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A Lovely Gutting

by Robin Durnford

Robin Durnford’s debut collection guts the praise-song quality of nature poetry’s more traditional iterations in favour of a voice that is unafraid of tackling torment, loss, and the ebb and flow of nature’s sublimity. The poet presents the earth as simultaneously beautiful and damned: uncanny Newfoundland landscapes, ghosts, and rotting wrecks appear among attempts to salvage beauty from debris. “[F]rom this sea I am fished, / gutted and stripped, / bled and bound, / on your ship I sail, / or go down”, Durnford writes in the title poem. We follow the poet to “the worn beaches of the peninsula / stuffed with fossilized crabs / rotting wrecks”, where “black crows and cats, hungry dogs / forage among rusty kettles”.

In these poems, the sea carries history – or, perhaps more accurately, carries us through our various histories, where memory mixes with desire. Intimating the death of a father and a deep struggle to come to terms with – or come up with terms for – grief, “After the Wreck” encounters the “fragmented spirit settled deep” within the fragile encasing of the flesh. The poem forgoes a vision of the eternal for a more accurate depiction of loss and dishevelled humanity.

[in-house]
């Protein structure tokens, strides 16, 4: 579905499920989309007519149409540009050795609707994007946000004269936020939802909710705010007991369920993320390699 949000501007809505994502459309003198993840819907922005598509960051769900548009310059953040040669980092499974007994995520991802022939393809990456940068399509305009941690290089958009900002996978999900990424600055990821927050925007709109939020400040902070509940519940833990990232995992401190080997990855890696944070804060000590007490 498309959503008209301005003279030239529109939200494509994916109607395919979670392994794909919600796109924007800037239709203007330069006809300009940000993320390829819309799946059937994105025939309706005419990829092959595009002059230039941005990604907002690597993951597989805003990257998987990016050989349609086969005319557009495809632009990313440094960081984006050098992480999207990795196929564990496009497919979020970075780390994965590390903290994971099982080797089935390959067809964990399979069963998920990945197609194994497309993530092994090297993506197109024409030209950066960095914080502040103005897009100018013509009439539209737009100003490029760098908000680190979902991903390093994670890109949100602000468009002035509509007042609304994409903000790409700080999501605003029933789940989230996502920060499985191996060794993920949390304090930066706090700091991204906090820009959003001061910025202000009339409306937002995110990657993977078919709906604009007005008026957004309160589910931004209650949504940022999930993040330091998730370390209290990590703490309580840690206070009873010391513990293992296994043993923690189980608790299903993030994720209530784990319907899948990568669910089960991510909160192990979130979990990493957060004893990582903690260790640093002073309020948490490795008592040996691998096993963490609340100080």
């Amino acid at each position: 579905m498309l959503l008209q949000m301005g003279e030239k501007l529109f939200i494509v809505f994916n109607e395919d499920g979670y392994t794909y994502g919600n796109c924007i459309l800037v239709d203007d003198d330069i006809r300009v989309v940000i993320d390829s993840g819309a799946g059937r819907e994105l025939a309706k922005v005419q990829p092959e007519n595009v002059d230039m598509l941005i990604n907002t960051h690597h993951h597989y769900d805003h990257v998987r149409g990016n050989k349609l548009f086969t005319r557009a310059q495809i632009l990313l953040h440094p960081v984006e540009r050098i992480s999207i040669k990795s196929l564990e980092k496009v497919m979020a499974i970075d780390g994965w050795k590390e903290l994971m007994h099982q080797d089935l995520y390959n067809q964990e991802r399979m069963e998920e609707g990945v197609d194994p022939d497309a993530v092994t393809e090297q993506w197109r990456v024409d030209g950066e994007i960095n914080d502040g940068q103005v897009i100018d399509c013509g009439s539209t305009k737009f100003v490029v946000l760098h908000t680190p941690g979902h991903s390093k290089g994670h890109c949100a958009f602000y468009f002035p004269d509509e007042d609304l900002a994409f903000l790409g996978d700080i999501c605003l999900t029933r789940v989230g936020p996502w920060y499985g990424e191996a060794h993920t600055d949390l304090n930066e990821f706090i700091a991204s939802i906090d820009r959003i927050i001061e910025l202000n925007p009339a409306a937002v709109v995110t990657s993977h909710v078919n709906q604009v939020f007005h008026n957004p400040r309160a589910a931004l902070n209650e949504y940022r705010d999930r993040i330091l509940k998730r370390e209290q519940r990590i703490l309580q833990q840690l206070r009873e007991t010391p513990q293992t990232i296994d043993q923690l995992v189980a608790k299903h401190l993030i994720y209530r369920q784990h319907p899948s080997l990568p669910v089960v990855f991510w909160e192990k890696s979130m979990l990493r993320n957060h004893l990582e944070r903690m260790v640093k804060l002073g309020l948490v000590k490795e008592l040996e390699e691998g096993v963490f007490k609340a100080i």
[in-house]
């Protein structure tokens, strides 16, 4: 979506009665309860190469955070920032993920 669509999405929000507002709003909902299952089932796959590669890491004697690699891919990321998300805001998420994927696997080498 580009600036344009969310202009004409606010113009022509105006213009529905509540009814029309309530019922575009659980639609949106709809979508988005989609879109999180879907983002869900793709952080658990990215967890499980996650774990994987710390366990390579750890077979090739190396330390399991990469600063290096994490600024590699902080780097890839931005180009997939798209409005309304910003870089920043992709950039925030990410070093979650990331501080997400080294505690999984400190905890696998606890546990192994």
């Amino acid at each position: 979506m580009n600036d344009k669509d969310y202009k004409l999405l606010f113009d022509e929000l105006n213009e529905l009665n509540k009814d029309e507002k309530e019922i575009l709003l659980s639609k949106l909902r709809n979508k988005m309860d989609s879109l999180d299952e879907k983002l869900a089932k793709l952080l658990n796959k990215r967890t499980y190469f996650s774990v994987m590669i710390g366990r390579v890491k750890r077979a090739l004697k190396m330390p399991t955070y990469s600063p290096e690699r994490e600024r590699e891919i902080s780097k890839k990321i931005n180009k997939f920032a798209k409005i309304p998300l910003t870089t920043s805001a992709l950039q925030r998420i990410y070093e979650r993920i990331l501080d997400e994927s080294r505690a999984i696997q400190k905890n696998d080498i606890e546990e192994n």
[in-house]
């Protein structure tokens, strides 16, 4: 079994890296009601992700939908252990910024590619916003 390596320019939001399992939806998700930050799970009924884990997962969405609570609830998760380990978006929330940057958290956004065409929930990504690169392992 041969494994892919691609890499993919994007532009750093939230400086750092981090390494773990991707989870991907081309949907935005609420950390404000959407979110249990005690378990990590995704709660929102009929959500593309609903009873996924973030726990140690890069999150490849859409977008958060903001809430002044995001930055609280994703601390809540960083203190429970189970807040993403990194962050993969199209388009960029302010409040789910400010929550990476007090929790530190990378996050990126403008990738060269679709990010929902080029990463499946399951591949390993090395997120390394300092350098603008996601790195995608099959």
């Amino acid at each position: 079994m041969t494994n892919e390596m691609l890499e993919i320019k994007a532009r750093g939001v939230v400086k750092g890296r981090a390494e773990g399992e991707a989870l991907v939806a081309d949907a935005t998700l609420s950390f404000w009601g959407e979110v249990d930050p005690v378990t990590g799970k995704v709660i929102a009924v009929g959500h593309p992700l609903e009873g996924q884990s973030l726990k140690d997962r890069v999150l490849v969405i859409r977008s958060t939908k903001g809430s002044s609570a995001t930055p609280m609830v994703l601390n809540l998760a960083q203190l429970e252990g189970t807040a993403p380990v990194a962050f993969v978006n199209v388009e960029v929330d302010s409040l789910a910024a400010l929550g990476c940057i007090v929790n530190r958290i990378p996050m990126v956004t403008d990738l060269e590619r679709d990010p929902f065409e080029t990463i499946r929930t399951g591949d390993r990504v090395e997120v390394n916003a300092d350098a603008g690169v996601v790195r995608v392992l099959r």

By contrast, the poems dealing with food are searingly raw. “Recipe for Poached Cod” reads like a modern Elizabeth Bishop poem: “I looked into the eyes of a cod / once, when I didn’t have to”, Durnford writes of the quiet moment before the storm (i.e., the gutting). Yet, in Durnford’s conception, what is destroyed remains holy. “Old Runway” introduces us to a place where “armed cathedrals lean / over wary brooks / where the last salmon pray / to the steeple reach / of industrial suns”.

Part homage to, part radical disjuncture from the Romantic tradition, A Lovely Gutting unsettles the notion that what no longer remains cannot be revisited, will not emerge from the darkness in “a delicate splash of sea-light.” Durnford is an important and talented new voice in Canadian poetry, and this collection offers powerful renderings of the wastelands we inhabit and make homes out of.